From Bloody Pond to Winter Street

During the French and Indian War the pristine Lake George saw some horrific battles for control of the lake.  The British and French continued attempts to push each other out of the region with force.  The Battle of Lake George in 1755, the siege on Fort William Henry in 1757, the Battle on Snowshoes in 1758 and countless skirmishes in between let to high body counts on both sides.  One relatively small battle in 1755 illustrates just how bloody the fighting was.

The New Hampshire Provincial Regiment, consisting of a company of men led by Colonel Nathaniel Folsom (including Robert Rogers in his first battle) plus another 40 New York Provincials under Capt. McGennis came across the baggage and ammunition that the French had left protected with a guard.  They quickly overwhelmed the guard and waited for the larger force of French Canadians and their Indian allies to return.  Late in the afternoon a combined force of roughly 300 returned to the camp and walked into a field of fire from the New Hampshire and New York milita.  In this battle over two hundred men were killed, and subsequently rolled into the pond, which turned red as the blood of the French, Canadians, Native Americans, and colonial militia mixed together in the water.  Enemies returning to the earth together.

McGennis didn’t survive the battle.  Folsom did, and would go on to participate in other battles of the French and Indian War, and then took up arms in the Revolutionary War.  Folsom and John Stark were both leaders in the New Hampshire Militia.  Folsom  was a delegate representing New Hampshire in the the Provincial Congress and ultimately the Continental Congress.  By all accounts I’ve read he led a life of service to New Hampshire and the country.

I visited the Winter Street Cemetery to visit Major General Nathaniel Folsom.  I wasn’t sure where his gravestone was when I got there, but looking around I noticed that there weren’t that many that had American flags posted next to them so I used that as my starting point.  I walked around that cemetery for 40 minutes reading each gravestone.  Most of the Revolutionary War veterans had a similar shape and size, with the unique badge carved in the front.  And yet I couldn’t find Folsom’s gravestone.  Folsom was a hero of two wars for the American Colonies, he must have a flag, right?  No flag.  Perhaps it blew over in the wind, or someone took it, or someone forgot to place one next to his gravestone to honor him.  Who knows?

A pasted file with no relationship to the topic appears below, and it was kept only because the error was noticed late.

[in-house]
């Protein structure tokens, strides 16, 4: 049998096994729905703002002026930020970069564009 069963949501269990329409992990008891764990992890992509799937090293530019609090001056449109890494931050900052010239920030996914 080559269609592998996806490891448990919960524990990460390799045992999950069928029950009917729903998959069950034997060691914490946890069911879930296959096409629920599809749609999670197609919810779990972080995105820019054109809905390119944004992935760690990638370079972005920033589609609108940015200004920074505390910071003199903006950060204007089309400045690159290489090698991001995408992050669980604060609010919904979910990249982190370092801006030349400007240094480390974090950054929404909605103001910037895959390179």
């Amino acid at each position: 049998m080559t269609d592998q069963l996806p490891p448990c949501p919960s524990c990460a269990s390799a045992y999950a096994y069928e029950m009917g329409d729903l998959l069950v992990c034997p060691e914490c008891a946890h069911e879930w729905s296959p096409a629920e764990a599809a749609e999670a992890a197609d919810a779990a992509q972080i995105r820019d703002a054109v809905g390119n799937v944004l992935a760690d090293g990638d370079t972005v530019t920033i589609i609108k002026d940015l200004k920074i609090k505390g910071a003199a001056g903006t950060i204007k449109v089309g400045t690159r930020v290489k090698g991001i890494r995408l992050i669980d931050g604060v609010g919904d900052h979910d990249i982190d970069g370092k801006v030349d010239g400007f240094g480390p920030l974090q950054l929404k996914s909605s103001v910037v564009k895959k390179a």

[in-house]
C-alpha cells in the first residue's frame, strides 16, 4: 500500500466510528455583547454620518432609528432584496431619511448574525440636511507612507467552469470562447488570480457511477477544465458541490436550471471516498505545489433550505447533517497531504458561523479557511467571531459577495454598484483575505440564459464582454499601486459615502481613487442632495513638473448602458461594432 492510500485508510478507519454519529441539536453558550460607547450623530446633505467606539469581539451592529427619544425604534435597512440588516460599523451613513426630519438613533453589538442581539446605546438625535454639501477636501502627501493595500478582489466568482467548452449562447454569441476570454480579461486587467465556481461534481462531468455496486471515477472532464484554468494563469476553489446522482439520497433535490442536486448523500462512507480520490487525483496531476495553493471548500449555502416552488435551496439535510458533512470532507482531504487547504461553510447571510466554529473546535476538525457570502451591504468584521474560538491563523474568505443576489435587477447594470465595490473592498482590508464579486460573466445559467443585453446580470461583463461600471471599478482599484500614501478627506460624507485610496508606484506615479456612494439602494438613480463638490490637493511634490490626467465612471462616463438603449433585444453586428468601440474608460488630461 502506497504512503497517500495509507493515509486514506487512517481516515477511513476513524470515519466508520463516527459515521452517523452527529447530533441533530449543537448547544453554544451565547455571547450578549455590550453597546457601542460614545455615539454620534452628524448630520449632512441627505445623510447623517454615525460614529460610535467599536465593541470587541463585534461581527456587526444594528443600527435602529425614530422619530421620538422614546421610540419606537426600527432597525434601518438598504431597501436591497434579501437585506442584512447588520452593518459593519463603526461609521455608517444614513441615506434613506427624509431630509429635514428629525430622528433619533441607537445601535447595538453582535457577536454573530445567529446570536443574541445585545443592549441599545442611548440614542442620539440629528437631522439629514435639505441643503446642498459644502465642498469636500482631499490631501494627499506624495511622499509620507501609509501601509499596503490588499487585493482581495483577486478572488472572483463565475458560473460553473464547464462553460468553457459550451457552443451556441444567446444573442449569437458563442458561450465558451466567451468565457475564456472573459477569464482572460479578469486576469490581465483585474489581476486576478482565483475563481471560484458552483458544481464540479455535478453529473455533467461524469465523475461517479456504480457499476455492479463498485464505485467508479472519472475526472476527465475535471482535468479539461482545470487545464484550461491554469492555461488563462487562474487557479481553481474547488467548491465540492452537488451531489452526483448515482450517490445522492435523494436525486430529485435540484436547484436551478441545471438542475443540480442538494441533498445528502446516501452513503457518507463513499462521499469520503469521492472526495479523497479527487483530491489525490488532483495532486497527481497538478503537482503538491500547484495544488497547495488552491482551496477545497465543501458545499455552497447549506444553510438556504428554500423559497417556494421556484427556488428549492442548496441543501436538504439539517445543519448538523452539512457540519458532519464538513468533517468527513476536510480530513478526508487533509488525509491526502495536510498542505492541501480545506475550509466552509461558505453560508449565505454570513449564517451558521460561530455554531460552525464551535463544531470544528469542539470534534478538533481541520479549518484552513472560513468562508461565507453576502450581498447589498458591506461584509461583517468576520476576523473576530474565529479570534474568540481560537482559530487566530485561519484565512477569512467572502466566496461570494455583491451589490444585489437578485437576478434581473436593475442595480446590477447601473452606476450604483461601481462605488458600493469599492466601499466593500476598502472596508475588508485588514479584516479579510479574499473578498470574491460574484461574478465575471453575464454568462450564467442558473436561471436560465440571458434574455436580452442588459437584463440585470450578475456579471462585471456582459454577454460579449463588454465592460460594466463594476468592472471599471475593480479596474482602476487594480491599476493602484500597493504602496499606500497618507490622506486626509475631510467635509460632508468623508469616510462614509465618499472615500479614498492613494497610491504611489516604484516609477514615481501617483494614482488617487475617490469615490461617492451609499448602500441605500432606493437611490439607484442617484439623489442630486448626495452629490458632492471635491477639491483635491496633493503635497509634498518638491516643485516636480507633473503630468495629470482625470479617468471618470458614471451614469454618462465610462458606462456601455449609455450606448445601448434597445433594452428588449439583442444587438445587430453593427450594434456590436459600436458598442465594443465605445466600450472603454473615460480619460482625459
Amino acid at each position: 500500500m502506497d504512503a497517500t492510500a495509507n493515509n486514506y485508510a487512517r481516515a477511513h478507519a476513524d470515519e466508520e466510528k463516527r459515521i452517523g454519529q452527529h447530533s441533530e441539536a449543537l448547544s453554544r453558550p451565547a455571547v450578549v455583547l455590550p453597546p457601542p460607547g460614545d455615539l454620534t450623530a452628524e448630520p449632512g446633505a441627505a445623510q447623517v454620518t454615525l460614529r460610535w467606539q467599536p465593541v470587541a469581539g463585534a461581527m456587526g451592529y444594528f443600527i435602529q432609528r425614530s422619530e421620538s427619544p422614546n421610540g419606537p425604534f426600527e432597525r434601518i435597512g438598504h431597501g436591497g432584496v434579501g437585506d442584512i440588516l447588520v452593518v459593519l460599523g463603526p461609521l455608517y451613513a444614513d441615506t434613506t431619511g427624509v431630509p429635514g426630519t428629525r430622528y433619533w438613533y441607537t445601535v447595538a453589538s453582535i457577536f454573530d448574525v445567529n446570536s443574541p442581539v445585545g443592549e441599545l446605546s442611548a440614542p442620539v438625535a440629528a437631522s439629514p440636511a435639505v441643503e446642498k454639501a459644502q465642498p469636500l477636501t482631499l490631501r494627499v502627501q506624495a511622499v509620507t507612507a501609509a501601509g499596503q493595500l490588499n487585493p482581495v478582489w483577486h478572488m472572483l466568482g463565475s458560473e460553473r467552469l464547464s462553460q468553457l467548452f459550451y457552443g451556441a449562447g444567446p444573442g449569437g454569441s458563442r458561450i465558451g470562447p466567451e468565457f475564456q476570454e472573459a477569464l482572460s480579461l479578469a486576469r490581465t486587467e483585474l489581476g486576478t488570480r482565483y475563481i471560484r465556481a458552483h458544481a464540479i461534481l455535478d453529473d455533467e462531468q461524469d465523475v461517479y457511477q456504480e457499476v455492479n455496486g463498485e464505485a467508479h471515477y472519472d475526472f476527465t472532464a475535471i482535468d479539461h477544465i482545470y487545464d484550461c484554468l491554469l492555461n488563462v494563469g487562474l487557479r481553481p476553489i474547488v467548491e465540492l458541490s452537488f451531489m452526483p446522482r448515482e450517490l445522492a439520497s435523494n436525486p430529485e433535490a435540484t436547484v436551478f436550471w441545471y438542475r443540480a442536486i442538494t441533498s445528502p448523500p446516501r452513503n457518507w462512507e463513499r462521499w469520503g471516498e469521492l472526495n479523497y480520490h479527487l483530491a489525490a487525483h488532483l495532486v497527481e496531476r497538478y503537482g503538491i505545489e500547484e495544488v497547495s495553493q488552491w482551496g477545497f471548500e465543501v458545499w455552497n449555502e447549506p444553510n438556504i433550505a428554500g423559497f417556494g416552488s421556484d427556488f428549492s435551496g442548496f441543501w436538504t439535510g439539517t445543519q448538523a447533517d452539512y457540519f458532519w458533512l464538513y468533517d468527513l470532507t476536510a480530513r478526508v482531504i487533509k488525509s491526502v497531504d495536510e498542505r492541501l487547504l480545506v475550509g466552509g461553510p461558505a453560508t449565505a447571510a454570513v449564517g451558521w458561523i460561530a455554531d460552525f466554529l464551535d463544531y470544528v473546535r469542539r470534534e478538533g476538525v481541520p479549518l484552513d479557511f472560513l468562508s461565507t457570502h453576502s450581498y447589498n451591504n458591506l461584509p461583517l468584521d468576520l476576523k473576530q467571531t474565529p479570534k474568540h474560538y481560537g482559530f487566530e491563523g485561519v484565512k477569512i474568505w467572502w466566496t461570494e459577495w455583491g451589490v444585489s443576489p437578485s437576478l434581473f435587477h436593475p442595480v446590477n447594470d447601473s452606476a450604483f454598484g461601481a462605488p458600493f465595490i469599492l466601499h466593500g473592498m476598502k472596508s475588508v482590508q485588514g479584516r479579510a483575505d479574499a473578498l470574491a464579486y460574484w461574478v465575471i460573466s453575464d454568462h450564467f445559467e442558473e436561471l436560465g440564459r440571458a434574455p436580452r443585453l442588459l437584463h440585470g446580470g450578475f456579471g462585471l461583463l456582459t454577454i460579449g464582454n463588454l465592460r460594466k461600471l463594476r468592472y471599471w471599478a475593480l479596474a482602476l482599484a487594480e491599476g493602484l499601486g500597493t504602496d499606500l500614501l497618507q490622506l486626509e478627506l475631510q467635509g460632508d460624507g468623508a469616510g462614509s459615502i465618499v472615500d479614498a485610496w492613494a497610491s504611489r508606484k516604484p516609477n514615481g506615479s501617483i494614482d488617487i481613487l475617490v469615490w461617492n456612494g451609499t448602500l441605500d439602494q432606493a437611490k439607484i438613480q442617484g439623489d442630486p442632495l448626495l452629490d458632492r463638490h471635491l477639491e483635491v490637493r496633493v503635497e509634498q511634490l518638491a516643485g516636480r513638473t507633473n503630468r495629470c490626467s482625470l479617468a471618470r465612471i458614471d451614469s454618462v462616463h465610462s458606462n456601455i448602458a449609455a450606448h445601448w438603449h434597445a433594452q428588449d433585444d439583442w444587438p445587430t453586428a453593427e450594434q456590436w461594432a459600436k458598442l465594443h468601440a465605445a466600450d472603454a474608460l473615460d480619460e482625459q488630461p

My time was limited, and I still hadn’t found Nathaniel Folsom.  But I did find the graves of his fellow Revolutionary War veterans, and read the family names of the people who were his neighbors and friends.  And finally it was time to go, and as I stood near the gate I thought I’d just walk down the middle one last time and try an area I hadn’t recalled walking past in my search… and there he was.  His was quite literally one of the very last gravestones I came across.  It’s almost like he wanted me to pay my respects to the rest of the people in the cemetery before coming to see him.

Like other roadside monuments, the small memorial on Route 9 in Lake George, New York, crowded by motels, auto parts stores and a sushi restaurant, called out to me as I drove by.  It led me to read more about Nathaniel Folsom and eventually to my visit to his home town and final resting place.  For all that he did for his state and his country, his grave is modest – no different than those of other soldiers from the Revolutionary War buried nearby.  If these two modest monuments bookend his life, they served their purpose by helping me get acquainted with this gentleman from Exeter.

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